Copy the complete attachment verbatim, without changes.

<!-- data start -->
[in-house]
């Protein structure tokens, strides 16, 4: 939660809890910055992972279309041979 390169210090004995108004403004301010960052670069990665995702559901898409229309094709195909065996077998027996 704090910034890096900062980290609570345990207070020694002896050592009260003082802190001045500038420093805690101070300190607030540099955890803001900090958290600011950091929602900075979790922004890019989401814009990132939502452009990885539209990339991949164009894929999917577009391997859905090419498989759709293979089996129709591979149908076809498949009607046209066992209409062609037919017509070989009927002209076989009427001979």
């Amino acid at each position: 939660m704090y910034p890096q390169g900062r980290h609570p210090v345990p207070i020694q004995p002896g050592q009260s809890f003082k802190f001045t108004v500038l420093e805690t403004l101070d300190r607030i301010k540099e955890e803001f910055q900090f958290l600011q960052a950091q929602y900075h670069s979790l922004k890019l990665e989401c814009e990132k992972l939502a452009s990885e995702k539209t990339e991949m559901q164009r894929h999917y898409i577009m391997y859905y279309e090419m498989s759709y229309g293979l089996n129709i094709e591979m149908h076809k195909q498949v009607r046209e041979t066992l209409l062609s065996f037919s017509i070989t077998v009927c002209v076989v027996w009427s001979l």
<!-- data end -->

[in-house]
């Protein structure tokens, strides 16, 4: 939660809890910055992972279309041979 390169210090004995108004403004301010960052670069990665995702559901898409229309094709195909065996077998027996 704090910034890096900062980290609570345990207070020694002896050592009260003082802190001045500038420093805690101070300190607030540099955890803001900090958290600011950091929602900075979790922004890019989401814009990132939502452009990885539209990339991949164009894929999917577009391997859905090419498989759709293979089996129709591979149908076809498949009607046209066992209409062609037919017509070989009927002209076989009427001979």
């Amino acid at each position: 939660m704090y910034p890096q390169g900062r980290h609570p210090v345990p207070i020694q004995p002896g050592q009260s809890f003082k802190f001045t108004v500038l420093e805690t403004l101070d300190r607030i301010k540099e955890e803001f910055q900090f958290l600011q960052a950091q929602y900075h670069s979790l922004k890019l990665e989401c814009e990132k992972l939502a452009s990885e995702k539209t990339e991949m559901q164009r894929h999917y898409i577009m391997y859905y279309e090419m498989s759709y229309g293979l089996n129709i094709e591979m149908h076809k195909q498949v009607r046209e041979t066992l209409l062609s065996f037919s017509i070989t077998v009927c002209v076989v027996w009427s001979l």